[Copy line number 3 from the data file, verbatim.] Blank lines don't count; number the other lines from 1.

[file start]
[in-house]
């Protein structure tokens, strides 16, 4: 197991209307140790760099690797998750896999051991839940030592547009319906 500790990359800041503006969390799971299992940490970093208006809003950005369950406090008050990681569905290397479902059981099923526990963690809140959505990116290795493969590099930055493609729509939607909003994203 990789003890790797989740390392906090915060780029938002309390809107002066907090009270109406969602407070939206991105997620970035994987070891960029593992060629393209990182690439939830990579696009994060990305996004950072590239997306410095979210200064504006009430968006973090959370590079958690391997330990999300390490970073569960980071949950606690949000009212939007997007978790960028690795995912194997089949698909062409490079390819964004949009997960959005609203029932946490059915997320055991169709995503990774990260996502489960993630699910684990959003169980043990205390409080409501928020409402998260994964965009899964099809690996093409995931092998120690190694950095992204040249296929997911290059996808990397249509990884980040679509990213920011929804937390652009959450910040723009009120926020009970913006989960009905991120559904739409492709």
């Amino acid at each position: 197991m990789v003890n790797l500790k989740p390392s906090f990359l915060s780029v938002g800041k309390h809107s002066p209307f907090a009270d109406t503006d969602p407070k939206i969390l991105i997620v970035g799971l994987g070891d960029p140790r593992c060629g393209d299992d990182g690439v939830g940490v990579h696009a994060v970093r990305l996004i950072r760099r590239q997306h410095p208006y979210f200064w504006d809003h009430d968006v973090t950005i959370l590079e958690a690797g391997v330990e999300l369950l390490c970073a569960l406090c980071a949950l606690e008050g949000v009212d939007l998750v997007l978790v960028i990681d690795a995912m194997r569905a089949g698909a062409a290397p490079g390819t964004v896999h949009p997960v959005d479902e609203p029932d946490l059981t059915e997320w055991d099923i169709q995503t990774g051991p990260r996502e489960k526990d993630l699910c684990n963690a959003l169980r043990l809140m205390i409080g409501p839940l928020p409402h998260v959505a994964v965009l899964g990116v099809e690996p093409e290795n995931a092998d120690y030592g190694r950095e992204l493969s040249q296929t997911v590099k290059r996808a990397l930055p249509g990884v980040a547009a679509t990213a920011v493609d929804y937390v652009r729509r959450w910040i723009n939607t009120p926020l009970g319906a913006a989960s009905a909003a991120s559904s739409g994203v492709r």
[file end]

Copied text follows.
């Amino acid at each position: 197991m990789v003890n790797l500790k989740p390392s906090f990359l915060s780029v938002g800041k309390h809107s002066p209307f907090a009270d109406t503006d969602p407070k939206i969390l991105i997620v970035g799971l994987g070891d960029p140790r593992c060629g393209d299992d990182g690439v939830g940490v990579h696009a994060v970093r990305l996004i950072r760099r590239q997306h410095p208006y979210f200064w504006d809003h009430d968006v973090t950005i959370l590079e958690a690797g391997v330990e999300l369950l390490c970073a569960l406090c980071a949950l606690e008050g949000v009212d939007l998750v997007l978790v960028i990681d690795a995912m194997r569905a089949g698909a062409a290397p490079g390819t964004v896999h949009p997960v959005d479902e609203p029932d946490l059981t059915e997320w055991d099923i169709q995503t990774g051991p990260r996502e489960k526990d993630l699910c684990n963690a959003l169980r043990l809140m205390i409080g409501p839940l928020p409402h998260v959505a994964v965009l899964g990116v099809e690996p093409e290795n995931a092998d120690y030592g190694r950095e992204l493969s040249q296929t997911v590099k290059r996808a990397l930055p249509g990884v980040a547009a679509t990213a920011v493609d929804y937390v652009r729509r959450w910040i723009n939607t009120p926020l009970g319906a913006a989960s009905a909003a991120s559904s739409g994203v492709r």